The problem of "form" in art, especially in works of literature, disappears fairly quickly if we simply accept John Dewey's definition:
. . .form is not found exclusively in objects labeled works of art. Wherever perception has not been blunted and perverted, there is an inevitable tendency to arrange events and objects with reference to the demands of complete and unified experience. Form is a character of every experience that is an experience. Art in its specific sense enacts more deliberately and fully the conditions that effect this unity. Form may then be defined as the operation of forces that carry the experience of an event, object, scene, and situation to its own integral fulfillment. (Art as Experiemce, 137)
Thus it is quite impossible for "substance" to precede form. All experiences are given substance by their unfolding and consummation into form, as perception itself (when it hasn't been "perverted") naturally seeks form ("a complete and unified experience"). Art makes the human form-imposing impulse itself into a subject of contemplation. Thus in experiencing a work of art we are both witnessing an "event" brought "to its own integral fulfillment" and are invited to reflect on our own "inevitable tendency" to seek such fulfillment.
For me, this is one of the most important tasks undertaken by works of art, especially works of literature. I would even say that it is a process, fundamental to the way that art works, that also has "real world" implications, a carryover from literature to life, the sort of thing I otherwise often decry on this blog when discussing attempts to make literature "relevant" to life. By encouraging us to occupy the second-order level of reflection on the manifestation of form, literary art reveals our predisposition to form, at the same it satisfies it in a particularly concentrated way. (In Dewey's formulation, it "clarifies" experience by allowing us to more fully realize what it's like for a "event, object, scene and situation" to be brought to "integral fulfillment.") Literature in particular also forces a recognition of the "formal" elements of language, the way language when arranged into complex written compositions becomes ever less transparent in its capacity to "mean," ever more mediated by the form of its arrangement.
By alerting us to the ubiquity and mutability of form, art also alerts us to our attempts to impose form on life, where it is often much less benign in its its effect, much more likely to close off experience than to enhance it. (This is my own further amplification of the implications of Dewey's thought, not something he himself says in so many words.)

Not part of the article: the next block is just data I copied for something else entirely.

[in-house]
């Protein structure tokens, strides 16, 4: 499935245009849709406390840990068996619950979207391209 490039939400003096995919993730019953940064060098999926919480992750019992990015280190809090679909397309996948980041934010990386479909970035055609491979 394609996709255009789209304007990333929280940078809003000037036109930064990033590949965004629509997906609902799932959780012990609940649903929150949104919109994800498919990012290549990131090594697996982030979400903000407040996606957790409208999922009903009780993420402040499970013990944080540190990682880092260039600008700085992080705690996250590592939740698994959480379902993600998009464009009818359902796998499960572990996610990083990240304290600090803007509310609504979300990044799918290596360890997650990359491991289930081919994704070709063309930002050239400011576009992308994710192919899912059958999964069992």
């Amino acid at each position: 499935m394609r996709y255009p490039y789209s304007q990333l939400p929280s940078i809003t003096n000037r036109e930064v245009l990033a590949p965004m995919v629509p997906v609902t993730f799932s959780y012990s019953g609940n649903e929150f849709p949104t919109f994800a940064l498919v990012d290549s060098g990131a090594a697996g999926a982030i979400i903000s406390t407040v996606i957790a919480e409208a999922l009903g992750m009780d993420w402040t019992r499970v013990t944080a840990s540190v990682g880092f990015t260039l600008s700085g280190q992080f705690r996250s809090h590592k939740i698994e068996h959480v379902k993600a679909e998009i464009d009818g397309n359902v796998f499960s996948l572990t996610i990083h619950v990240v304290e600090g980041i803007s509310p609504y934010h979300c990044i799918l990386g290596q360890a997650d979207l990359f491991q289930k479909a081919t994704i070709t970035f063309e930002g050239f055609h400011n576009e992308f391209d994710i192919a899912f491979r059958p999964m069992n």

At the same time, Dewey does not want us to understand artistic form as something conventional or predetermined. Indeed:
A rigid predetermination of an end-product whether by artist or beholder leads to the turning out of a mechanical or academic product. . . A statement that an artist does not care how his work eventuates would not be literally true. But it is true that he cares about the end-result as a completion of what goes before and not because of its conformity or lack of conformity with a ready-made antecedent scheme. He is willing to leave the outcome to the adequacy of the means from which it issues and which it sums up. (138)
The consummatory phase of experience--which is intervening as well as final--always presents something new. Admiration always includes an element of wonder. As a Renascence writer said: "There is no excellent beauty that hath not some strangeness in the proportion". . . . (139)
In my opinion, the resistance to form in some quarters of American fiction--Kerouac, say, or Bukowski--comes from a failure to consider this aspect of aesthetic form. Form does not refer to the mindless recapitulation of strategies deemed appropriate (by whatever shadowy cabal responsible for enforcing the rules) for composing what we agree to call a "novel," a "short story," or a "poem," but to what emerges from the "adequacy of means" adopted by the artist, the "consummatory phase" that always--at least in the most admirable works of literary art--results in "something new," a something new many readers will find "strange." Form ought not be dismissed because it is upheld by the literary worlds's elitist powers-that-be but should be embraced because it so often confounds them.